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From the staff of the Tampa Bay Times

Progress Energy says answers to fate of nuke plant still months away

30

October

Those hoping for an answer by the end of the year on whether the busted Crystal River nuclear plant will be mothballed or repaired will just have to wait some more.

Duke Energy told a state Public Service Commission hearing Tuesday that it may not have a decision until summer 2013 because the company continues to evaluate risks of repairing the broken plant and continues to negotiate with the insurance company about its claim.

Under the terms of a previously negotiated agreement, the continued delays in deciding what to do about the plant mean customers will get a $100 million refund if Duke ultimately decides to repair it. The utility agreed earlier this year that it would provide the refund if it decided to fix the plant but did not begin work by Dec. 31.

"It is technically possible that construction could commence" by the end of the year," said John Burnett, a lawyer representing Duke's Florida subsidiary, Progress Energy Florida. "But it is unlikely... It is very unlikely that construction would begin in December."

The Crystal River nuclear plant has sat idle for three years following a maintenance and upgrade project. During the work, which included replacing old steam generators, the 42-inch thick concrete reactor containment building cracked. An attempt to repair the crack resulted in more cracks.

Duke estimates that it will cost $1.5 to $3.5 billion to repair the broken building plus $300 million a year for replacement power. Some of Duke's estimates have the plant offline for as long as six years or the equivalent of $1.8 billion in replacement power costs.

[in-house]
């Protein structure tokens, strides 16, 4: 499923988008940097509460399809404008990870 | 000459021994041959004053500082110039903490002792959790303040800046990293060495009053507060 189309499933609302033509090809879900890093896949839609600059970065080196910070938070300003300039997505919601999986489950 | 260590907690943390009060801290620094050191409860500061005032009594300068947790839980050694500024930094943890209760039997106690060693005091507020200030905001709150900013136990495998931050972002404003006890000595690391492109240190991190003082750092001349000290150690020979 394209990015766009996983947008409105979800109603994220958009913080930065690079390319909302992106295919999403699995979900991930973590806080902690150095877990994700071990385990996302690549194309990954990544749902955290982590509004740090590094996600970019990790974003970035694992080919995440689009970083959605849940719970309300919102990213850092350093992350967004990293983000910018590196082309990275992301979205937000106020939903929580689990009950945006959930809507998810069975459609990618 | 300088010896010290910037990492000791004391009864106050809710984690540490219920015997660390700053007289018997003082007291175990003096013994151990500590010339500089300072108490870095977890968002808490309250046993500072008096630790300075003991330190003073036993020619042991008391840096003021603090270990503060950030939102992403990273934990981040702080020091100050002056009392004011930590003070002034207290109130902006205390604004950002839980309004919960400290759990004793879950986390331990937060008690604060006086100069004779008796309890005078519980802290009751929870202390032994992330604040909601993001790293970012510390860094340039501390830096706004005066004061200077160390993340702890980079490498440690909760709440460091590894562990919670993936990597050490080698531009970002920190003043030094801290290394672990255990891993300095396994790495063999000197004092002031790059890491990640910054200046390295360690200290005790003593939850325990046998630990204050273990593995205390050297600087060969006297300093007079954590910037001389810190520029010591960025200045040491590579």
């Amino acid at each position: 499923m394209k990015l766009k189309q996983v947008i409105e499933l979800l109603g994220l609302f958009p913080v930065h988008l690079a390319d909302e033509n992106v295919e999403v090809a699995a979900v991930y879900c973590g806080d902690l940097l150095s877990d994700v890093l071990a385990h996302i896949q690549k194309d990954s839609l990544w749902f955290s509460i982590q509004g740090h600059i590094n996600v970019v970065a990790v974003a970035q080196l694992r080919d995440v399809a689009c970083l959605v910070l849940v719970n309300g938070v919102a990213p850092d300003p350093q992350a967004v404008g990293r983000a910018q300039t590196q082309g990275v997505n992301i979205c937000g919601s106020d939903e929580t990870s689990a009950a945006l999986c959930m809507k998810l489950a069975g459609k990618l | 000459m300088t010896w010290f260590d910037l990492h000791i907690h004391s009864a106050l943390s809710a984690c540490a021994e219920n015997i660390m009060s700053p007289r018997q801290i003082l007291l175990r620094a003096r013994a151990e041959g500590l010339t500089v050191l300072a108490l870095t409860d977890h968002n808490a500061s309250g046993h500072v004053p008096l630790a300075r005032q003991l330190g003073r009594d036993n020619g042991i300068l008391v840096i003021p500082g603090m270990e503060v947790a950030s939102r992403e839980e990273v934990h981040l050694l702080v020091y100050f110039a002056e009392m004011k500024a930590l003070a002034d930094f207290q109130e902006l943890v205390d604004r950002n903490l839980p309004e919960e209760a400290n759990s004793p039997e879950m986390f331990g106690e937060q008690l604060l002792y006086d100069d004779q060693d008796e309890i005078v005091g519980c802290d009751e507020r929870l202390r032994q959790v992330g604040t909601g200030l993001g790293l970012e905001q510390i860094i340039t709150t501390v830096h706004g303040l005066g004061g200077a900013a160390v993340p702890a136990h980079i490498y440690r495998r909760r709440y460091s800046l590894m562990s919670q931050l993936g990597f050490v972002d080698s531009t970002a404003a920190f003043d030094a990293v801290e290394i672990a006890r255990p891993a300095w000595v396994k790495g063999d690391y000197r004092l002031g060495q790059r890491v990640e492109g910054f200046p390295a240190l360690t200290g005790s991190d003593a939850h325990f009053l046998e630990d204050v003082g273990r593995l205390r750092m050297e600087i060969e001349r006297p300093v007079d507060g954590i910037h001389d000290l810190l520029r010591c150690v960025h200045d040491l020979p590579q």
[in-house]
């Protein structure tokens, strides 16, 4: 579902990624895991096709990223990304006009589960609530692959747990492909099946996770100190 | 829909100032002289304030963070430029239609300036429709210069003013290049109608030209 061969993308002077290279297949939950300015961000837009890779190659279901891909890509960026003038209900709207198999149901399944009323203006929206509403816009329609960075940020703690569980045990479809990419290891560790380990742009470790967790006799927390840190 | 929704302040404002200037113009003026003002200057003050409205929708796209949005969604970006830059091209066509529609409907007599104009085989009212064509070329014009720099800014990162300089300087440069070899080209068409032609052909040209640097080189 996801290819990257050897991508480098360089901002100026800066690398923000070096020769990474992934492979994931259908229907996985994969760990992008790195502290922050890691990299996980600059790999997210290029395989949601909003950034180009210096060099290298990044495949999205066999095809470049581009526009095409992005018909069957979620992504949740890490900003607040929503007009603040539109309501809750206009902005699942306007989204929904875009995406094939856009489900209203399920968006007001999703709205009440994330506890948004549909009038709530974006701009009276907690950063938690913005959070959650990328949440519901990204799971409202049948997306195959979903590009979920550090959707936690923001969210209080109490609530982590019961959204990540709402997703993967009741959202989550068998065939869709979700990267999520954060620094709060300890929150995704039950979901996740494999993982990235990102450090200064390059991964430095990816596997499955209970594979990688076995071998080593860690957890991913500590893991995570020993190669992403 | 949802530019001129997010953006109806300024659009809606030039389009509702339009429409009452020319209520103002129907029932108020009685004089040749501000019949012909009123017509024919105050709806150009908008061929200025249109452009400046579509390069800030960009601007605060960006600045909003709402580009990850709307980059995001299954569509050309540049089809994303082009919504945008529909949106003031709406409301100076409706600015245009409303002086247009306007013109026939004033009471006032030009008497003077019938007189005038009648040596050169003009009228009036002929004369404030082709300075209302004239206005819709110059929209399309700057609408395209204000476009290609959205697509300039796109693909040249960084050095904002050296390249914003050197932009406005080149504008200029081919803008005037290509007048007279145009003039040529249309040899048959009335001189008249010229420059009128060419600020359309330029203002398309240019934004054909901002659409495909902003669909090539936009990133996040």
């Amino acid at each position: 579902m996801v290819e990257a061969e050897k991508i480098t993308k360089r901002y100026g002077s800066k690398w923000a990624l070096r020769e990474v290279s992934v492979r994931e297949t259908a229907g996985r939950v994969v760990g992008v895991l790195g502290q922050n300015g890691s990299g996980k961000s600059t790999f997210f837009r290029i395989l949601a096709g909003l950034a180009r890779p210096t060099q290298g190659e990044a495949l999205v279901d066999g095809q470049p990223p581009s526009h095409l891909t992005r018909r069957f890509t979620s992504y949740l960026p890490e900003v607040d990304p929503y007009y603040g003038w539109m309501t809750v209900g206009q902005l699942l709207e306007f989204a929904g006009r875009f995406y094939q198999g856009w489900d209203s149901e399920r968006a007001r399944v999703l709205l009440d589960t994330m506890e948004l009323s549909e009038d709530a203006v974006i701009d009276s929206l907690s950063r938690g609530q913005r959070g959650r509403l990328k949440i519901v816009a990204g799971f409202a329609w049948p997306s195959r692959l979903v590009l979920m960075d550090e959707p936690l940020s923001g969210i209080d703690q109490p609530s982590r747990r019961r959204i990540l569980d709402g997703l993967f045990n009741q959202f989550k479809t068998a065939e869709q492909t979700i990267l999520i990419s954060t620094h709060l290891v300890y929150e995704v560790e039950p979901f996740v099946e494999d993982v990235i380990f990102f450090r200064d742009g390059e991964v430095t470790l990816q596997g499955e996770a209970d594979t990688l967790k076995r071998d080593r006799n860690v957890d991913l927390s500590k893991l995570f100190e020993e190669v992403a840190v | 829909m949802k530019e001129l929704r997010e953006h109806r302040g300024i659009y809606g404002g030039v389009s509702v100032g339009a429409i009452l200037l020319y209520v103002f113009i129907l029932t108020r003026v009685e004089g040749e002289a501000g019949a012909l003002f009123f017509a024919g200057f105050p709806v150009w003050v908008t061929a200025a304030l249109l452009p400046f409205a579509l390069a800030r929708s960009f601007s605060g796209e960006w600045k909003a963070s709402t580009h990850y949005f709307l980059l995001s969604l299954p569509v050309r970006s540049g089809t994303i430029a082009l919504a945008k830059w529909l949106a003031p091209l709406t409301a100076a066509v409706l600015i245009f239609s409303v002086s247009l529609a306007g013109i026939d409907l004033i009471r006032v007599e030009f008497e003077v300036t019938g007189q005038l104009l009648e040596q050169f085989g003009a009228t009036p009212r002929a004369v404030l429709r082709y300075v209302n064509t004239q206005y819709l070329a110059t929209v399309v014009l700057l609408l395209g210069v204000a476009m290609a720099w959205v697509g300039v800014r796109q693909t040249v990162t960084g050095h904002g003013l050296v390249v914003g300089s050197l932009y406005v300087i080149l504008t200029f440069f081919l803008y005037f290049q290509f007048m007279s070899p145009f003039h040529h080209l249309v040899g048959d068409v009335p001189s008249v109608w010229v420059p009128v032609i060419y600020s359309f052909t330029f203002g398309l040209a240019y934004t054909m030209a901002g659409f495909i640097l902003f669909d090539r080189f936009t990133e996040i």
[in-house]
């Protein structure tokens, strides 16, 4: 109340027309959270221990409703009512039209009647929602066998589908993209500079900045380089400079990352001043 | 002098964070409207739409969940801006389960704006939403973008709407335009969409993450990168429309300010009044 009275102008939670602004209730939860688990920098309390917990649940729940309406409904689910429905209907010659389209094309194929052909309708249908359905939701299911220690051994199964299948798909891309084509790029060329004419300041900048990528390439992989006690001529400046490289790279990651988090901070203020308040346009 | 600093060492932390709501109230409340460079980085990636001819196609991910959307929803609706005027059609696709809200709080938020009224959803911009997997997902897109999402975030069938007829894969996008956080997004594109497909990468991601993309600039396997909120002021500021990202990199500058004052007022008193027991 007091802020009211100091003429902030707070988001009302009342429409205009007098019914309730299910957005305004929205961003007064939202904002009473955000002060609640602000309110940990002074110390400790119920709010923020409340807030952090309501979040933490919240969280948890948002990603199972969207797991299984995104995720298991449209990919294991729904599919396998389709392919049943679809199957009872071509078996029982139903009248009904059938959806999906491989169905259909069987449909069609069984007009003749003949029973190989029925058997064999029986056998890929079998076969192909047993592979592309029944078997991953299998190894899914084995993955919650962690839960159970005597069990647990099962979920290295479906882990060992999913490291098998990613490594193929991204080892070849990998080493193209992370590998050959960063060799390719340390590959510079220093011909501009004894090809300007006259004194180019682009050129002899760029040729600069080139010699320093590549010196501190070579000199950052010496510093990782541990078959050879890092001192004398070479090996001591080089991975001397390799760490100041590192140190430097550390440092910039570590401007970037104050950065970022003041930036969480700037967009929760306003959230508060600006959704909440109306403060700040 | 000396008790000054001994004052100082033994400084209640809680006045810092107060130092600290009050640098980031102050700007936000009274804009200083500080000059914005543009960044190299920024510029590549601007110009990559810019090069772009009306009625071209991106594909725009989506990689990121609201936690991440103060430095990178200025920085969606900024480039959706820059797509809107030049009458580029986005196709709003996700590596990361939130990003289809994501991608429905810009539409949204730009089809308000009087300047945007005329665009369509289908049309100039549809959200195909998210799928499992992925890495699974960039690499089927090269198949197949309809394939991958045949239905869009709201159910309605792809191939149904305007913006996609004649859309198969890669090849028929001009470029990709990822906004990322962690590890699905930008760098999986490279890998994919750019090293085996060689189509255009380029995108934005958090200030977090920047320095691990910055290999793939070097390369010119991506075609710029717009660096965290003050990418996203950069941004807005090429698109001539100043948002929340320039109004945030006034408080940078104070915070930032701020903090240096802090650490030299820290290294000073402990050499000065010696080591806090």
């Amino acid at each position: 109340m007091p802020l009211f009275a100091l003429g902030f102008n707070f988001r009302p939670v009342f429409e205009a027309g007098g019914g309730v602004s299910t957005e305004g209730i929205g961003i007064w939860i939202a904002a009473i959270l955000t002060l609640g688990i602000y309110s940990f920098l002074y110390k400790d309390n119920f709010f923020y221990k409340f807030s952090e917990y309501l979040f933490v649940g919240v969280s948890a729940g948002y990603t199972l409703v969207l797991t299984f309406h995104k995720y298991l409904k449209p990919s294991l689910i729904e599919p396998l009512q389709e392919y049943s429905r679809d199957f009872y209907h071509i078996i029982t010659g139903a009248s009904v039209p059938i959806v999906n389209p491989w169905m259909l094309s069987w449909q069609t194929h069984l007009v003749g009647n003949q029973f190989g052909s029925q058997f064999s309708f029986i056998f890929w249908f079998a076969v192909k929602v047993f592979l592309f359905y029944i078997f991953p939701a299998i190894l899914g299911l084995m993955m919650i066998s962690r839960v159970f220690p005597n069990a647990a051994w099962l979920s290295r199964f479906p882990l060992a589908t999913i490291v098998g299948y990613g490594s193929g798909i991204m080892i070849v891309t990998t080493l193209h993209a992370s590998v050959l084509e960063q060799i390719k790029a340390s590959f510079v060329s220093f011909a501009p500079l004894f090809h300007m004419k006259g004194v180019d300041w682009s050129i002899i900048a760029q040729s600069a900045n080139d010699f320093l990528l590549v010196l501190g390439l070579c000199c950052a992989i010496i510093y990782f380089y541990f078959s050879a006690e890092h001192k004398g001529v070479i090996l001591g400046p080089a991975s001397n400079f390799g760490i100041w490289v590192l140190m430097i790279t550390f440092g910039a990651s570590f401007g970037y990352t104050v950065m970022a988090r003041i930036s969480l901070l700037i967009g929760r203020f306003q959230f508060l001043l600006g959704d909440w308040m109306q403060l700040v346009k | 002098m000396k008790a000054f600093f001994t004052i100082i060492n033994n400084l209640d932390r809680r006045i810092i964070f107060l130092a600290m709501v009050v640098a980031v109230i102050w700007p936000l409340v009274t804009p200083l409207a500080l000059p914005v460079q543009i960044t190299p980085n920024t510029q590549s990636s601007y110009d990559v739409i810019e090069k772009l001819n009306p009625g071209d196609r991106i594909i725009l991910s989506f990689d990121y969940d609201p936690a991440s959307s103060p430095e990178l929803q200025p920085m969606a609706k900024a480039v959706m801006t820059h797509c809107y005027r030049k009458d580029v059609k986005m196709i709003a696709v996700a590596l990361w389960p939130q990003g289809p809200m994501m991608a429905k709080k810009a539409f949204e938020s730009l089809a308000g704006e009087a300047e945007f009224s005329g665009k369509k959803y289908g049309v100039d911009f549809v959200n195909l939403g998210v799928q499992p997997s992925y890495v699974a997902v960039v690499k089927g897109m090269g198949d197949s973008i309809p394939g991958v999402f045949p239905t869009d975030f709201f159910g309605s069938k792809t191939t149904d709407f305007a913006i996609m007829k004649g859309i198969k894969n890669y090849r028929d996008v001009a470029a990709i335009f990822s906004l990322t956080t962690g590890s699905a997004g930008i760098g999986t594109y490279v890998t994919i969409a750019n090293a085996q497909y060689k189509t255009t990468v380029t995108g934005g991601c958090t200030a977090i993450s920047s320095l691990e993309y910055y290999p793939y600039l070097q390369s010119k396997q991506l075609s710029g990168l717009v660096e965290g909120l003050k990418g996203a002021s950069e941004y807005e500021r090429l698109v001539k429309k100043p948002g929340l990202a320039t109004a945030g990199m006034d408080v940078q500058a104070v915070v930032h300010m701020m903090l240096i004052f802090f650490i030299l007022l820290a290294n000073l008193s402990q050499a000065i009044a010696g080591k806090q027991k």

The utility's insurance company, the Nuclear Electric Insurance Limited, has not paid for damages or the replacement power since spring 2011. It opened its own investigation into what caused the cracks in the building and is scheduled to enter non-binding negotiations with Duke in the next few weeks.

"The NEIL issue has been the source of some frustration," said Jon Moyle, a lawyer who represents the Florida Industrial Power Users Group in matters before the PSC. "This plant has been offline for some time."

Duke would not likely make a final decision about repairing the plant until after it becomes clear what NEIL will pay toward Crystal River.

If the upcoming non-binding negotiations fail, Burnett said discussions would move to "binding arbitration." It is unclear when that process would occur.

-- Ivan Penn

[Last modified: Tuesday, October 30, 2012 4:24pm]

    

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